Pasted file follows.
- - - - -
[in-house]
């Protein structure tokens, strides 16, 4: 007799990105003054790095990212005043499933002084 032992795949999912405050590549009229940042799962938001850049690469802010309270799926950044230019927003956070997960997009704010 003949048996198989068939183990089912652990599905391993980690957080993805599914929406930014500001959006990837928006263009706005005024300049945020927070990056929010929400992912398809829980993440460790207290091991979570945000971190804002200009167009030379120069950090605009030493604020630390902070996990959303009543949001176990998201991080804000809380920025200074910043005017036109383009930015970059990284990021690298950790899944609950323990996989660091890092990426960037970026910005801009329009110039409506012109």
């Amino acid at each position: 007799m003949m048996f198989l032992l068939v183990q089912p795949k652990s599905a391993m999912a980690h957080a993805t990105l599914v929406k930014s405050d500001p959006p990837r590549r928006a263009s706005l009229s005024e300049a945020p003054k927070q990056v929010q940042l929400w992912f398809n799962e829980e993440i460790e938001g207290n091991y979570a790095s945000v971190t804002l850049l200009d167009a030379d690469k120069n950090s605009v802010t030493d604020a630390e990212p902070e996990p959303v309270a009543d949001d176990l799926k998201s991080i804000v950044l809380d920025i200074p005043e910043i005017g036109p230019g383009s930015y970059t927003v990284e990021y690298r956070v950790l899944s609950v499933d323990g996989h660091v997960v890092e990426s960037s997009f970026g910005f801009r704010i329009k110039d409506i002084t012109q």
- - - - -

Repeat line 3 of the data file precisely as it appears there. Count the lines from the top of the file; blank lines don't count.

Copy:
């Amino acid at each position: 007799m003949m048996f198989l032992l068939v183990q089912p795949k652990s599905a391993m999912a980690h957080a993805t990105l599914v929406k930014s405050d500001p959006p990837r590549r928006a263009s706005l009229s005024e300049a945020p003054k927070q990056v929010q940042l929400w992912f398809n799962e829980e993440i460790e938001g207290n091991y979570a790095s945000v971190t804002l850049l200009d167009a030379d690469k120069n950090s605009v802010t030493d604020a630390e990212p902070e996990p959303v309270a009543d949001d176990l799926k998201s991080i804000v950044l809380d920025i200074p005043e910043i005017g036109p230019g383009s930015y970059t927003v990284e990021y690298r956070v950790l899944s609950v499933d323990g996989h660091v997960v890092e990426s960037s997009f970026g910005f801009r704010i329009k110039d409506i002084t012109q």